Colons and hearts and lungs, oh MRI!

Here’s a brainstorm for the medical industry: Let “health care consumers” decide what tests they want and schedule them themselves. That’s the new philosophy at Open System Imaging, which recently began offering full-body scans, virtual colonoscopies and other medical imaging services to the public at large. You don’t need a doctor’s referral, but if you don’t play the insurance game, you do have to have the dollars—anywhere from $150 for the simplest scan to $1,800 for the most complete.

Bill Seals, an owner and director of business development for Open System Imaging, told the assembled crowd at the open house how easy it is, fully clothed and unsedated, to put your head on the flowered pillow and ease into the CT machine. Compared to traditional, invasive and claustrophobic procedures, Seals said, “you’ll walk out of here clicking your heels together.”

Right away, you get 3-D pictures of your internal organs (suitable for framing?) and—here’s the serious part—they just might detect the early stages of a deadly disease like colon or lung cancer. “Many of these diseases can be prevented and even cured if they’re detected early,” Seals said.

Letter man

The Chico postal people and historians are gearing up to celebrate the 150th anniversary of the downtown post office on Oct. 7, a Sunday.

I talked to Postmaster Clint Powell, who’s been at his job for eight years. He said postal service in Chico has come a long way since 1851, when there was a mail office “in a log store near the Bidwell Mansion.” In fact, John Bidwell himself was the town’s second postmaster—Alex Barber was the first, and Powell is the 23rd.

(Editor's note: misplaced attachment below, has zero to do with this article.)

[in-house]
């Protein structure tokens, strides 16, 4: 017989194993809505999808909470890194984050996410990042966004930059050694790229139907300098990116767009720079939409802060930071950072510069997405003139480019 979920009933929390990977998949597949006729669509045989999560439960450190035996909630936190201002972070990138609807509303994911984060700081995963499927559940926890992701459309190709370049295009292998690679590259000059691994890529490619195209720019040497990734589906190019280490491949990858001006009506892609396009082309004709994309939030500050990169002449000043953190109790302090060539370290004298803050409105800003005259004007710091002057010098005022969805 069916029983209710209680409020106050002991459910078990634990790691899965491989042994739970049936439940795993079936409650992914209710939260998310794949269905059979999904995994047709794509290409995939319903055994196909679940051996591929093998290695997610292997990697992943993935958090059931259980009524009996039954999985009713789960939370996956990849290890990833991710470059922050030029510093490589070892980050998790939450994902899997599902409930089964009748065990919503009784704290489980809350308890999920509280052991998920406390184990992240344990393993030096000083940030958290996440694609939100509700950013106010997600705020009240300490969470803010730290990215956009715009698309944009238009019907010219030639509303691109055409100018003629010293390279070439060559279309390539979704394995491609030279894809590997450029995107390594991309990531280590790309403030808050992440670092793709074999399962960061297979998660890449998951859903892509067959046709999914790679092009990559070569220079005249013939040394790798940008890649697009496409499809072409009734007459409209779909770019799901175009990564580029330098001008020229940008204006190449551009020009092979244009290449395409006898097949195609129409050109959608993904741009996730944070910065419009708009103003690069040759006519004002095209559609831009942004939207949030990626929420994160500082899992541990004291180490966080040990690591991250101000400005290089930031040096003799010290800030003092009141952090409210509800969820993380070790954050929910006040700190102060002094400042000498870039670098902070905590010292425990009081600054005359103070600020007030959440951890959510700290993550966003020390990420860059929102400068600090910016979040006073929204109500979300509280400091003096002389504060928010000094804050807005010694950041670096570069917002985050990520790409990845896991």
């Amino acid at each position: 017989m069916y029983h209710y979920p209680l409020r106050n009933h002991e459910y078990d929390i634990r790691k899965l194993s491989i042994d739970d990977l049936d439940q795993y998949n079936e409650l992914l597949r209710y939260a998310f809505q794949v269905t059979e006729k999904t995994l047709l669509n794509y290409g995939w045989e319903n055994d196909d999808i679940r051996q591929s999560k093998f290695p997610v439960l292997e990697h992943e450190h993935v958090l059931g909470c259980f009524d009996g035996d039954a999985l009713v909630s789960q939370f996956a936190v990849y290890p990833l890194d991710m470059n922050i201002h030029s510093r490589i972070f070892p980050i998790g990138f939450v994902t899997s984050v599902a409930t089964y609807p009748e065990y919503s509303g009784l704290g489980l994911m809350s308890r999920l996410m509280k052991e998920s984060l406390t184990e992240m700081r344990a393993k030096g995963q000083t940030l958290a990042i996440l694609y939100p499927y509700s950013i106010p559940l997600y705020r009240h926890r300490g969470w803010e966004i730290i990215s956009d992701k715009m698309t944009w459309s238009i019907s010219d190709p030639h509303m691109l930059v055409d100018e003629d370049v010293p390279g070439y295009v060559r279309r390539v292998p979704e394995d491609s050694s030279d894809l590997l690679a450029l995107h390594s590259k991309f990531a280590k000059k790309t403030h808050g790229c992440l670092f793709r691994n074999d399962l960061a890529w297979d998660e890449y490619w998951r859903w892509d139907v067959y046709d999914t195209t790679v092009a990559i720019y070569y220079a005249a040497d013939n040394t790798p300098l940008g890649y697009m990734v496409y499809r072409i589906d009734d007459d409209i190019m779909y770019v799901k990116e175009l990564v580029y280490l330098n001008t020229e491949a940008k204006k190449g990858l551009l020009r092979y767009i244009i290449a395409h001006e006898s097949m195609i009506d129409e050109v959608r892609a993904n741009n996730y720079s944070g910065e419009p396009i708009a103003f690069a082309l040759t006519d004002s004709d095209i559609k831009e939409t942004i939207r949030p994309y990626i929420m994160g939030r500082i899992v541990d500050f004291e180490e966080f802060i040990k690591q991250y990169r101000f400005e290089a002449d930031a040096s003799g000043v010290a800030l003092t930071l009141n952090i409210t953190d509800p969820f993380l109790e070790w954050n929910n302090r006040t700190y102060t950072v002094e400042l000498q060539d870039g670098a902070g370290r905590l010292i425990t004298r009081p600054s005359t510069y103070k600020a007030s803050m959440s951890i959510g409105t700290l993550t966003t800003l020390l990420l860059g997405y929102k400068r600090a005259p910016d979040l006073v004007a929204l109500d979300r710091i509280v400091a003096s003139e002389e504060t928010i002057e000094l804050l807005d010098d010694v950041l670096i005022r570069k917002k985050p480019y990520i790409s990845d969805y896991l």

“Chico was one of the earliest post offices in California,” said Powell, who has a degree in U.S. history and loves this stuff. The downtown office, completed in 1916, is on the register of historic places and is not to be messed with.

KHSL-12’s “History Dude” Mike Hamilton will be there, along with local dignitaries like Mayor Dan Herbert.

Hello dollies

The little arts, crafts and collectibles enclave in the Almond Orchard Shopping Center has become even more so with the addition last month of Katherine’s Cottage shop, which carries dolls, bears, miniatures and gifts.

It’s been a long time since there’s been a shop of this nature in these parts, which is part of the reason owner Denise Van Patten decided to set up shop. She’s been selling dolls online for years and is the Internet consultant for Doll Reader magazine and runs’s Guide to Dolls. A couple of years ago, she and her husband—a Willows native—had their fill of Los Angeles and came up here to make a change from their careers as lawyers.

Van Patten decided to go for diversity in stocking her shop: There are antique dolls from the 1800s through 1970s as well as the popular modern doll lines, like Marie Osmond’s and Richard Simmons’ for grownups and Magic Attic and baby dolls for the children. There are also gifts for what Van Patten calls “the non-doll-inclined.”

"I was very interested in a mix," said Van Patten, whose grand opening last week was a big hit.